We strive to give our photographers the best of everything, which is why we are partnered with Mpix, an online digital imaging lab for both the professional photographer and the advanced amateur. This lab provides uncompromising quality of prints and services and is the top choice for professional work and photos requiring the absolute best in digital printing.
Today Mpix continues our behind-the-scene blog series and gives us an inside view of the order and print process.
Welcome back to another inside look at Mpix. We’re excited to share small sneak peeks at how the lab works and a glimpse at some of the really cool people and processes we have here.
It is important that we mention the great people we have working here in our Pittsburg, Kansas lab. As you will see throughout this blog post and others in the future, Mpix is a very hands-on lab. And we’re proud of this fact.
Today we are going to walk you through the journey your images take from the website all the way through printing and pre-checking. It’s a pretty fast ride, which is how we are able to turn out prints and press products in the same day.
Step One: An Order is Born
“When a daddy camera loves a mommy camera…”
The entire process starts by you uploading the images to your Zenfolio account online. Once your photos are uploaded and organized you have the opportunity to use Zenfolio’s SEO tools and features such as invitations, contact list emails and Facebook integration to drive traffic to your site. Visitors may view your photos, select images and place them in your personalized shopping cart.
When your client is ready to purchase and the final checkout button is clicked the Mpix process begins. The order is sent to the photographer for review and once it’s approved, the photos are sent though a secure server to us and pulled into production.
Step Two: Checked, and checked, and checked…
Your order is then printed on a route sheet. We have numerous printers to handle the different types of orders we receive every day. There is a printer for Mpix, MpixPro, Zenfolio and Mpix/MpixPro Press orders – it is an amazing amount of paper too.
The order items are all printed on what we call a route sheet and then given to a Color Technician for image reviewing and any color adjustments that need to be made.
Our color techs, or as we call them “QC’s” are really amazing at what they do. Most have been with Miller’s for 15 – 20 years! They are all tested for color accuracy and continually trained for consistency and to keep up the Mpix level of quality.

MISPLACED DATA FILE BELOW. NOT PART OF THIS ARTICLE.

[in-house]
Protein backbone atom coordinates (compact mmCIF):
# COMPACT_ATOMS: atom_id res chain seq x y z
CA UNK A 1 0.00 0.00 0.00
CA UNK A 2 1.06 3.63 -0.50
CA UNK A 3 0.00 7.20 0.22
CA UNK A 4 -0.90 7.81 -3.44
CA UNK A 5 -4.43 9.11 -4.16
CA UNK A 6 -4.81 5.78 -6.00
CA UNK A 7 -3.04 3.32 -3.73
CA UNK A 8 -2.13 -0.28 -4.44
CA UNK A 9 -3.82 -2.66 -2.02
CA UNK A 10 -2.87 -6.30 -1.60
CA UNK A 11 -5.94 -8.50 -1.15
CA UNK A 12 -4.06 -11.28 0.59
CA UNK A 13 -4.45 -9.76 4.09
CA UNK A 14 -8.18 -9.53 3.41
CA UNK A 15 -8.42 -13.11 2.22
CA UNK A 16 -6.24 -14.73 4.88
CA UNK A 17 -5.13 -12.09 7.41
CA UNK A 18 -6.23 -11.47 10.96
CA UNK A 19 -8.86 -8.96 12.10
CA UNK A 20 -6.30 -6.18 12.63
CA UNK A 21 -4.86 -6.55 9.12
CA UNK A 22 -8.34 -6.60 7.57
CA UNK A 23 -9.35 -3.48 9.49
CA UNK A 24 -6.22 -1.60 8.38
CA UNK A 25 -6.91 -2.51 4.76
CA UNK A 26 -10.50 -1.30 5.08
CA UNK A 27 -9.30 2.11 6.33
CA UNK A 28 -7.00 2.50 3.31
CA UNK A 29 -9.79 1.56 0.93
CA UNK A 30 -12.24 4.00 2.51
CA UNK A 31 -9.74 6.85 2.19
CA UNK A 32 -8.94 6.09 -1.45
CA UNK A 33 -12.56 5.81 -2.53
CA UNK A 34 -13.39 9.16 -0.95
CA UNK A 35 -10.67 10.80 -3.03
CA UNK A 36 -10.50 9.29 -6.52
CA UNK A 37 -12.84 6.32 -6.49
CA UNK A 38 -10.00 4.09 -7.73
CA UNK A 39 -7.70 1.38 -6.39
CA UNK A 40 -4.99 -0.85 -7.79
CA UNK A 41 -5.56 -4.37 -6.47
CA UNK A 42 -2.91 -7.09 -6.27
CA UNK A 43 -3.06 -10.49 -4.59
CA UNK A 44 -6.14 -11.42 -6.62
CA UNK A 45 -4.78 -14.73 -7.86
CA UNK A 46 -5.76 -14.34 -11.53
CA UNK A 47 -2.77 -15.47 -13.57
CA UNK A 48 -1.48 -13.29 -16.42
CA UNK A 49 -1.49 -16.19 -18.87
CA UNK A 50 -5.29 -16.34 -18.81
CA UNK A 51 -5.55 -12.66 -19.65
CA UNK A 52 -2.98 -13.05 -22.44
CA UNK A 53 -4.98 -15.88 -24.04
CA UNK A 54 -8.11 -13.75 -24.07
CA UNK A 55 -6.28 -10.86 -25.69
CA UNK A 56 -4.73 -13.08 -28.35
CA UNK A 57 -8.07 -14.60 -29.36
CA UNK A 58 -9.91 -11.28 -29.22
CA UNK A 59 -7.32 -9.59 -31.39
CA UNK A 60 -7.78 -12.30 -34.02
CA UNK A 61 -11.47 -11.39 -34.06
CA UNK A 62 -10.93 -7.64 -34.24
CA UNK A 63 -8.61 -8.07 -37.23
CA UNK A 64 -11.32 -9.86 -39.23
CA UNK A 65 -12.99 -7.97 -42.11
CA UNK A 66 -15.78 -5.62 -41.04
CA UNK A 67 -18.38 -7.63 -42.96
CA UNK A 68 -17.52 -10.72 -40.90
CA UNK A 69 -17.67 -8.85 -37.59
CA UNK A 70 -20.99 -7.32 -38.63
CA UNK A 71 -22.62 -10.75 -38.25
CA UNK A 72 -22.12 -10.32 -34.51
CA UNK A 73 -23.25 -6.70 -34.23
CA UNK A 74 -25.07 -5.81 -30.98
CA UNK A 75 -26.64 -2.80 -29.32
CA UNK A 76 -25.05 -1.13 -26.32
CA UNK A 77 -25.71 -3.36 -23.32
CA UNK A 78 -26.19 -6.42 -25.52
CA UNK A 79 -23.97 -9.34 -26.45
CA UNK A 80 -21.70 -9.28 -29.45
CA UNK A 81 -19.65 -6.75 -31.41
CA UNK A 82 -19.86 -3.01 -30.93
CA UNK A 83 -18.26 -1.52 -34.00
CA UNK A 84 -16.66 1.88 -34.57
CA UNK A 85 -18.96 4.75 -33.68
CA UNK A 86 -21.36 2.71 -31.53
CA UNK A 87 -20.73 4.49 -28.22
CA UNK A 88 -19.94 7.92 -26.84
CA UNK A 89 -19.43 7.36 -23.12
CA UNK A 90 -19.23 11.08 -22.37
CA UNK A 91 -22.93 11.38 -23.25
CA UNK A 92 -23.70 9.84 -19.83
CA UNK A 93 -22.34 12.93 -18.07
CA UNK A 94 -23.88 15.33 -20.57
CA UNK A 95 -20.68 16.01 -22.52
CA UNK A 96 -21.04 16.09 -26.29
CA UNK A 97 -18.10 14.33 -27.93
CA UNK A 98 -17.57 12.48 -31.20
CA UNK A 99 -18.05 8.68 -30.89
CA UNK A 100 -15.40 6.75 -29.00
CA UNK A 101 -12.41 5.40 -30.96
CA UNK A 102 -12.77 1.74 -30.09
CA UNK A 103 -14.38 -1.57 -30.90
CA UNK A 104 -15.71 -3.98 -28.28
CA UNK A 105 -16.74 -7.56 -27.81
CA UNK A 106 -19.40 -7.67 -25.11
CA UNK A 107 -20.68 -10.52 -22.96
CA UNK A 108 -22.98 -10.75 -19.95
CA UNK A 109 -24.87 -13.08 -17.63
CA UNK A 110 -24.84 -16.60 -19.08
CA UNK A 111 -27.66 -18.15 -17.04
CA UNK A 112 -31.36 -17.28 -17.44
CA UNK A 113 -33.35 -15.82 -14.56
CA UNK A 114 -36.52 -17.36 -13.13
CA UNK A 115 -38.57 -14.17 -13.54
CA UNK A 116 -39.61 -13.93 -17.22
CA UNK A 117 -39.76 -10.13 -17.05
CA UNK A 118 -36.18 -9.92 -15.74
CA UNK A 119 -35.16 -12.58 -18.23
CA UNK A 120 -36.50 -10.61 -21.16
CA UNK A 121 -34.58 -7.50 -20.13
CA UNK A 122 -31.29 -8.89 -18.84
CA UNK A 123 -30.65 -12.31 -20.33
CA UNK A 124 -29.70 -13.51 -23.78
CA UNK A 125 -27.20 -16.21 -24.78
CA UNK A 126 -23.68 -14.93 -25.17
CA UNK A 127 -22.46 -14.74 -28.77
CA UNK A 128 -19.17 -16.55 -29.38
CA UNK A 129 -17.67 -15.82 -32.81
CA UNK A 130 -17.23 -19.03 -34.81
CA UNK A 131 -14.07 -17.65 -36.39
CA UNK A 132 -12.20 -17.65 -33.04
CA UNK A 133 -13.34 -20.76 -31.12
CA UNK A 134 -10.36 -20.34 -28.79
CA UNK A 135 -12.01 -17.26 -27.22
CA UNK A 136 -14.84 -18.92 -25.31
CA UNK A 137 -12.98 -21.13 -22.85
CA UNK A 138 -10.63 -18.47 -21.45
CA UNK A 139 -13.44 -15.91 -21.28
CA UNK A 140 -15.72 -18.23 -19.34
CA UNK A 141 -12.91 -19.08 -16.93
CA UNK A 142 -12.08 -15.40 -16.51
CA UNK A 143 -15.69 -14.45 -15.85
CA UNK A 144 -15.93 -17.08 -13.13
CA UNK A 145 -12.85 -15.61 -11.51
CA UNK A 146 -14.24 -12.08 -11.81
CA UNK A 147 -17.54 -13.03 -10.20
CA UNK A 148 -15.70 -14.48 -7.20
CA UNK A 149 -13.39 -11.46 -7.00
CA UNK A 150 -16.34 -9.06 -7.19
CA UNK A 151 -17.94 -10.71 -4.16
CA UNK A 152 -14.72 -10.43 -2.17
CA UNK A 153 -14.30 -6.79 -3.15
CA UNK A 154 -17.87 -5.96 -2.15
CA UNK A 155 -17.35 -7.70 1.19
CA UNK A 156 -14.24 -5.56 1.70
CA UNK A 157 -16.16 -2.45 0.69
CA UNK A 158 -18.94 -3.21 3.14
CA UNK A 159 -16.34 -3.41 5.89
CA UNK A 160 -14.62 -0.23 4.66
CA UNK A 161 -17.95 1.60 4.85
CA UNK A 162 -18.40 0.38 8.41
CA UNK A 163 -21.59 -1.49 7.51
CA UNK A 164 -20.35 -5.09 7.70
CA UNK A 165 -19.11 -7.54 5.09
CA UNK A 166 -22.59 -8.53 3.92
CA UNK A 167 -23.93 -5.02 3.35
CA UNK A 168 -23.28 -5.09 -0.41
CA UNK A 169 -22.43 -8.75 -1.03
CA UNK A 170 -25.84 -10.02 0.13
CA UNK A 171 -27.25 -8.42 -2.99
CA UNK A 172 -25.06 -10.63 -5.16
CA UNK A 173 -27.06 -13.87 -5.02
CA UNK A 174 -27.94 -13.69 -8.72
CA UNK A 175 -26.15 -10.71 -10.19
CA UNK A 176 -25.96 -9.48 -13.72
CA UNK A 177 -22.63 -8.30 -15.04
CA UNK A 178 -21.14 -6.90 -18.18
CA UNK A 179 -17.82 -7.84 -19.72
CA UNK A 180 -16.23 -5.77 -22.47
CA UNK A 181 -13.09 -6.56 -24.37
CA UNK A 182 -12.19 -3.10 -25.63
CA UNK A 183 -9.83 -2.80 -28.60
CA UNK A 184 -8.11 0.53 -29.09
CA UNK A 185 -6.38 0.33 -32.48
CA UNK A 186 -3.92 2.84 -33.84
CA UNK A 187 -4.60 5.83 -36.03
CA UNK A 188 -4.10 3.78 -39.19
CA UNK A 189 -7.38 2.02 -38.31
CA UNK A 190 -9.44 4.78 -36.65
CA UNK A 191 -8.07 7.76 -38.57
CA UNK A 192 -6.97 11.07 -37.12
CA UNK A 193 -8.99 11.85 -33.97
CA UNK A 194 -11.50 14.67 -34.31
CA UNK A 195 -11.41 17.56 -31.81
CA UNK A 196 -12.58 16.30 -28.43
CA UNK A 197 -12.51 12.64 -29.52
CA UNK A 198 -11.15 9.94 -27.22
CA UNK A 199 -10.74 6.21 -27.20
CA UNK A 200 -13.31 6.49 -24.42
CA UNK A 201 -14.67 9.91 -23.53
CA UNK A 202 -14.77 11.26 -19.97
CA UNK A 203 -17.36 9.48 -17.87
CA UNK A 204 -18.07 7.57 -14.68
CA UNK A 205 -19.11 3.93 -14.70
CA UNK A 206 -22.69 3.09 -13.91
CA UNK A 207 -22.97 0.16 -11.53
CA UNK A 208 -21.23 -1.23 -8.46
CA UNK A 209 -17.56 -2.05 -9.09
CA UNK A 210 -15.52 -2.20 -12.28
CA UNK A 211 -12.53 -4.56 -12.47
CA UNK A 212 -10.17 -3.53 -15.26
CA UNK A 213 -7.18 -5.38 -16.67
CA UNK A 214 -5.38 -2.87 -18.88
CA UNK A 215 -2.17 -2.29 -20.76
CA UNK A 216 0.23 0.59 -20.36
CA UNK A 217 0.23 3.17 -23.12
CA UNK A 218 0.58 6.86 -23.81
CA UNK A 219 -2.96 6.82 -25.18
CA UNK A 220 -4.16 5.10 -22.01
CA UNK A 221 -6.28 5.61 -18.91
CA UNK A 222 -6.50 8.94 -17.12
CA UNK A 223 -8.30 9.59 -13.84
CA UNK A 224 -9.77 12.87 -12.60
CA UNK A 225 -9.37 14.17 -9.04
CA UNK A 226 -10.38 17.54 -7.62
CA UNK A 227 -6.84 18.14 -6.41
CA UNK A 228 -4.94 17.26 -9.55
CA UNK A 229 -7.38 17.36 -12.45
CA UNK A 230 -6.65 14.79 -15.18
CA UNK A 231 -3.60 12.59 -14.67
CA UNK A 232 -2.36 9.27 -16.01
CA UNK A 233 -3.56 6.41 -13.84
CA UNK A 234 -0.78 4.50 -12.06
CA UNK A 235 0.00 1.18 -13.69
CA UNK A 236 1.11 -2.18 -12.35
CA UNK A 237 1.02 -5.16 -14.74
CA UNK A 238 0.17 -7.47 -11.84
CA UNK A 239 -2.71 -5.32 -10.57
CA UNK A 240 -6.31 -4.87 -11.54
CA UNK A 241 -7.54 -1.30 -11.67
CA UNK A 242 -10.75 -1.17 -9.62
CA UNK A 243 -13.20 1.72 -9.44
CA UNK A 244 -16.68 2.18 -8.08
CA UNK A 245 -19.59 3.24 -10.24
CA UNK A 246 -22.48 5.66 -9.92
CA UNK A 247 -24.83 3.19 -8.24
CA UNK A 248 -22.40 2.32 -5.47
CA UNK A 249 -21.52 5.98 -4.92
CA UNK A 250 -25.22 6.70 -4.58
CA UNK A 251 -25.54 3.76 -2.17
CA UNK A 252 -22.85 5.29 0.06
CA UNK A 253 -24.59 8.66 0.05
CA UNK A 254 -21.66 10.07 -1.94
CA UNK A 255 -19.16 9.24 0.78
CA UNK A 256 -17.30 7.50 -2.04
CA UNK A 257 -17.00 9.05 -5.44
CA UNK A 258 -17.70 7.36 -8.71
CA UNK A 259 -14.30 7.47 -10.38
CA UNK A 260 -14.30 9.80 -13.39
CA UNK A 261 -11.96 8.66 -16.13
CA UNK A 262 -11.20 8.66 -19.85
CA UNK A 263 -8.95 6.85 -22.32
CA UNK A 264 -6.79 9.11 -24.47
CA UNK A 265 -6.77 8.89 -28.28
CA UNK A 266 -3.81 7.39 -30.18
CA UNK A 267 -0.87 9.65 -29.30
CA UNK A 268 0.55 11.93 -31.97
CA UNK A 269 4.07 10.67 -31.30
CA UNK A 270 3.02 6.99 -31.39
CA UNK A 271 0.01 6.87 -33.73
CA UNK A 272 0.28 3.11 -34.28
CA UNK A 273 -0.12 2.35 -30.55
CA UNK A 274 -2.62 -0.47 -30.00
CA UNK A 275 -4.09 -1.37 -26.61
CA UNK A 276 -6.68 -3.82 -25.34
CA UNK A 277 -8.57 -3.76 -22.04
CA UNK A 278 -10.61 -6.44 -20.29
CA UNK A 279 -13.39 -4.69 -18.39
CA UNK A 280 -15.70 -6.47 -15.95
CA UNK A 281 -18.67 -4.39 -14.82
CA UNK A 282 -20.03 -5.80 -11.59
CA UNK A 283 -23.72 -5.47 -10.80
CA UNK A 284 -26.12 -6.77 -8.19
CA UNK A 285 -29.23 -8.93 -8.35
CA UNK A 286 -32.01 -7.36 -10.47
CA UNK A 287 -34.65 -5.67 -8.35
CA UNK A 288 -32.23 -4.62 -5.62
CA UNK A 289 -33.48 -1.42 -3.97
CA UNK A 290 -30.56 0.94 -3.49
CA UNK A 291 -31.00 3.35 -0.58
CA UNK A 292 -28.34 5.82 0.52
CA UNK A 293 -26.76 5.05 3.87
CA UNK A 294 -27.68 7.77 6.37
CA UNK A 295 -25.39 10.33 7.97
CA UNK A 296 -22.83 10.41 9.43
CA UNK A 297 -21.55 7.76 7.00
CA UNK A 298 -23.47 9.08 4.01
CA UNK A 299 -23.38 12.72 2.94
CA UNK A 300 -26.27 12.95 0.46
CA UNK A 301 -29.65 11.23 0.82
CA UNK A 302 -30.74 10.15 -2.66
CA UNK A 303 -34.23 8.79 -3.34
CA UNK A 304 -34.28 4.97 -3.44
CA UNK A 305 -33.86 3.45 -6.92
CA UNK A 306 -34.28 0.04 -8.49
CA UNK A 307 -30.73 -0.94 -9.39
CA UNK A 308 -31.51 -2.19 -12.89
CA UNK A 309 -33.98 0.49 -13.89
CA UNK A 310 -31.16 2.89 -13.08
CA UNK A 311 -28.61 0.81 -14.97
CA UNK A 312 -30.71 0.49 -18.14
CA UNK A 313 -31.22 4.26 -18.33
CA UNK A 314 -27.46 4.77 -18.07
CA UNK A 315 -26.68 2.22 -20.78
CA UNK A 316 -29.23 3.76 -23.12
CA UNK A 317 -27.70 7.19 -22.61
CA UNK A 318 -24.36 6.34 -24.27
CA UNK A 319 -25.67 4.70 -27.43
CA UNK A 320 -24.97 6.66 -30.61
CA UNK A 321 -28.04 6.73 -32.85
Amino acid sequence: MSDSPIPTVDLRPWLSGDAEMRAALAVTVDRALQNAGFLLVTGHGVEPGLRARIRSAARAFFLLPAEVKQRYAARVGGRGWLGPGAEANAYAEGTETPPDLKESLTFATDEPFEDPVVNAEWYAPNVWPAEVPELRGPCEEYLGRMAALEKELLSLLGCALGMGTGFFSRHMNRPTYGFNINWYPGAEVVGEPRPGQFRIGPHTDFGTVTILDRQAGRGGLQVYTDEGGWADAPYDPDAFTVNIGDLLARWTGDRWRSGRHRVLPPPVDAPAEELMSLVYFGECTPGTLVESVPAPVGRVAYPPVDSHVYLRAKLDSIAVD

When viewing your order the QC will make color and density corrections, if you have allowed this on your order, and also check for any type of upload error that may occur to the image.
Step Three: Print Me!
The QC will “send” the images to be printed via their computer terminals and our printing software. The QC is able to determine which of our printers receive the files based on paper type and print size.
The process from QC to printer can be as fast as three minutes, so we’re moving pretty quickly around the room trying to keep up with the machines.
Prints come off the printers cut and ready to be checked for color accuracy, flaws and counted for packaging. But before we can package them for shipping we have a QC take one more look at every print for color matching and to make sure there are no issues with printer calibration.
Once the QC signs off on the print we have one of our pre-checkers go over the order looking for print flaws, damage, typos, uneven borders… really anything that could go wrong, they’ll catch it. (Notice we’re still talking about human beings doing a job, not a machine)
After the prints have been checked this last time they are counted, the paperwork is stamped as “inspected” and the order is ready to move to the next department in the lab, whether that is framing, mounting or packaging.
So there you have it. The process to enter, print and package an order takes about as much time as it took me to write this blog post, depending on the day.
Stick around for more sneak peeks and random fun inside looks at what goes on at Mpix.